May 15, 1941-Sept. 15, 1941

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On February 1, 1943, the Navy entered the selective service picture and it was decided by the Army and Navy jointly that men would be accepted for general service provided they had the ability to read and write the English language at the level commonly prescribed for the fourth grade. The Army, for its own purposes, went even further and ordered the acceptance for special assignment of illiterates and non-England-speaking registrants otherwise acceptable under existing regulations at a combined rate “not to exceed 5 percent of the total number of men accepted and assigned to the Army, by color, at each induction station on each day.”

The third plan.-It was still obvious that a large number of men were being rejected for military service who probably had sufficient native intelligence to do a satisfactory military job provided they were given certain intensive education within the armed forces sufficient to raise them to a level of functional literacy. Special training units were authorized within the Army for the training of such men as might be determined to have sufficient mental ability, and on June 1, 1943, all limitations governing the number and percentage of illiterates acceptable were revoked. The Army and Navy began, on this date, to accept for general service those registrants otherwise qualified who passed the minimum intelligence tests.

When the new plan to determine the fitness of selectees by intelligence tests instead of on the basis of educational achievement went into effect June 1, 1913, it was found that a larger number of men were being rejected for failure to meet what was then called minimum intelligence standards than had previously been rejected because of failure to meet the fourth grade educational requirement. The 10 principal reasons for the rejection of whites and Negroes for June-July 1943 are shown in table II. Several significant conditions are revealed by these data. Educational deficiency—that is failure to meet the minimum "intelligence” standard-was the chief reason for the rejection of Negro selectees (34.5 percent) accounting for over a third of the total rejections: for all purposes, whereas it was only the third most important reason for the rejection of whites (8 percent). Syphilis (9 percent) and mental deficiency (4.5 percent) ranking third and sixth, respectively, in the causes of rejections of Negroes, are not among the 10 principal reasons for the rejection of white selectees. Tuberculosis, on the other hand, accounted for the rejection of a larger percentage of white than Negro selectees.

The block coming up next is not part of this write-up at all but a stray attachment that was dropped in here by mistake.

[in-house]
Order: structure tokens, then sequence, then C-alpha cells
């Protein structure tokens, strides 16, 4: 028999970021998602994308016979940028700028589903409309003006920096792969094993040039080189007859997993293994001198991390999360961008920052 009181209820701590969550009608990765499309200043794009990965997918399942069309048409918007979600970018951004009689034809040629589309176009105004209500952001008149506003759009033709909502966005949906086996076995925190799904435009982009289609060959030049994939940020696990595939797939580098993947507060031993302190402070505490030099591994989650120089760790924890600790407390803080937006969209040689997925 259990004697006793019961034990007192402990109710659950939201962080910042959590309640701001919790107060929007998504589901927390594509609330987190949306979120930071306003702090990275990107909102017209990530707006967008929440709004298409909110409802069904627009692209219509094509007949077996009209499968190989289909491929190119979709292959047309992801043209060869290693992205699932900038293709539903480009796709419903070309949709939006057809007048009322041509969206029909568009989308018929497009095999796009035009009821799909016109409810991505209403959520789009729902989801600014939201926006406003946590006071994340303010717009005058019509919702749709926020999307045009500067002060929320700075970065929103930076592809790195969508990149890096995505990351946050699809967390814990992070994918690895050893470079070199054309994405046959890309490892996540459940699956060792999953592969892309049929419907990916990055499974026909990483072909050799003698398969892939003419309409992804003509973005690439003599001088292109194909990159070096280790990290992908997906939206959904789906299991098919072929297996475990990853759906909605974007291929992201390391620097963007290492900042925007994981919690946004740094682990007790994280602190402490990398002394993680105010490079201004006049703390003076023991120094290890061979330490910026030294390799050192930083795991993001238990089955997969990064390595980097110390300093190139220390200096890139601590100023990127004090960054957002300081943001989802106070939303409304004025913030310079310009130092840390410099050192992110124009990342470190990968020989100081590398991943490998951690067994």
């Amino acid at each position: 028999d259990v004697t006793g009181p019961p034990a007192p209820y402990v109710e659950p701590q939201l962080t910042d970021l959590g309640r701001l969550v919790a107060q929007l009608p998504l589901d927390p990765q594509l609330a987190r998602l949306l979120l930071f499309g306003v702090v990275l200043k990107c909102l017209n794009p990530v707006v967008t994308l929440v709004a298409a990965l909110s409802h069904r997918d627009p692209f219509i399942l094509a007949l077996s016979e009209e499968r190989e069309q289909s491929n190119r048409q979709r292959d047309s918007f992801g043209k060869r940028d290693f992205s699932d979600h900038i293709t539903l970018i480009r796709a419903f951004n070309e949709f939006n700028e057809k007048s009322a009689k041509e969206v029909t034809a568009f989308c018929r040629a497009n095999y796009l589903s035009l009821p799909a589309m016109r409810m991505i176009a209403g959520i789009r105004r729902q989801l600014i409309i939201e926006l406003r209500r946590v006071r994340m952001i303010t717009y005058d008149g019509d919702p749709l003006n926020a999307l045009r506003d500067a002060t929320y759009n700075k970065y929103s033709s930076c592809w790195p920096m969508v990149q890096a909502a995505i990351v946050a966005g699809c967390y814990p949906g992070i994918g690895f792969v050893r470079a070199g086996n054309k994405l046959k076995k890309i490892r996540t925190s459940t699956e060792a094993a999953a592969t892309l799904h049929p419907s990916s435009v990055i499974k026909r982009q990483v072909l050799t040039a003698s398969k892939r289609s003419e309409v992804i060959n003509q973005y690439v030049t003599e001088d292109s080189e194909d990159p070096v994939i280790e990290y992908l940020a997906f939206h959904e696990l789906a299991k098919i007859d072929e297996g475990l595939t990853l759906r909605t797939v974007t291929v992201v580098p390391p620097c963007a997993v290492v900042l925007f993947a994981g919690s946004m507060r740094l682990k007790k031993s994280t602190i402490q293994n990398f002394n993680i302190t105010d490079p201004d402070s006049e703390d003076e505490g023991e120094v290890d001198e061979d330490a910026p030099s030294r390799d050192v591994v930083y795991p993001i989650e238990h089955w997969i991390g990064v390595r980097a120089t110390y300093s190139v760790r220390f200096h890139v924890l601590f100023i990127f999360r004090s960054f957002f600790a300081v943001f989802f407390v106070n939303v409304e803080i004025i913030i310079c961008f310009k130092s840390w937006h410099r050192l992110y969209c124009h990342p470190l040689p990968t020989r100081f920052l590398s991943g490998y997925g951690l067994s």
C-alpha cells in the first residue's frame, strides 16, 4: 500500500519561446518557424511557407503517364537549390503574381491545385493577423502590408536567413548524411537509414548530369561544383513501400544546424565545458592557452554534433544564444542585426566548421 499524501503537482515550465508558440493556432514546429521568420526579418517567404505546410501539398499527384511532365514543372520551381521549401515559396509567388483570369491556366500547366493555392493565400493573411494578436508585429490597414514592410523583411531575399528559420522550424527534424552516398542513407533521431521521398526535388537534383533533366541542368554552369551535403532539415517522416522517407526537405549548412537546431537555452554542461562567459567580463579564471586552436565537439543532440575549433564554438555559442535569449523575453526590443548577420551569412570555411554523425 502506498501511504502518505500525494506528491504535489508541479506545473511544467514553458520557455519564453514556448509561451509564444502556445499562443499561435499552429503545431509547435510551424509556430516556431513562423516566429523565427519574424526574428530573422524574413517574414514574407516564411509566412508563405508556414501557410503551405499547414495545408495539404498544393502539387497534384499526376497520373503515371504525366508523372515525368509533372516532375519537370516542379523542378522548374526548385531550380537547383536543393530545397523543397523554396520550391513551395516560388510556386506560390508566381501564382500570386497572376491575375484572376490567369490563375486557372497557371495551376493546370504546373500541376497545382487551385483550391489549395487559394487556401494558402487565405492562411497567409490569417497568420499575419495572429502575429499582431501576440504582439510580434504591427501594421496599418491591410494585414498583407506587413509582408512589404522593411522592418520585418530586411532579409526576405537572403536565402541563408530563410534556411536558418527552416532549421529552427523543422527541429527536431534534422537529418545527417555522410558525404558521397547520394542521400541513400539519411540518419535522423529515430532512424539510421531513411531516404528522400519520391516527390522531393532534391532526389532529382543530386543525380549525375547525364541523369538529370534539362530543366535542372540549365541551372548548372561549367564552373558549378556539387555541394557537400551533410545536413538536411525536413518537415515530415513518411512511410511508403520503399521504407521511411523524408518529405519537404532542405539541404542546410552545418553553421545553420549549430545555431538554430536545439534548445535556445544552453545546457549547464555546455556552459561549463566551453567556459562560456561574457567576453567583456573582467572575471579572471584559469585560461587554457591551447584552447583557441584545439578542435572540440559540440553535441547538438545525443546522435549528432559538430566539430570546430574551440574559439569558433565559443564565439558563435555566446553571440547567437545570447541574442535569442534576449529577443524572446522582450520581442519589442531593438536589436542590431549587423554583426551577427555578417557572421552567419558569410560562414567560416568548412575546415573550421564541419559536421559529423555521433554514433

TABLE II.The 10 principal reasons for rejections of Negro and white selectees,

June-July 1943

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I During the period under consideration the order of rejection was as follows: (1) Administrative (e. ... criminal record, dishonorable discharge); (2) educational (failure to pass intelligence test); (3) physical (failure to pass physical examination).

2 Failure to meet minimum intelligence standard.

The rejection rates for June and July 1943, for failure to meet minimum Army induction standards are shown by State and race in table III.

The States shown are those having at least 0.3 percent of total Negro registrants. The situation is similar to that pointed out in connection with data of table I, namely, the larger incidence of rejections among southern whites and among Negroes. It is to be observed that 14 of the 15 States having the largest percentage of rejections among whites are Southern States. It is to be observed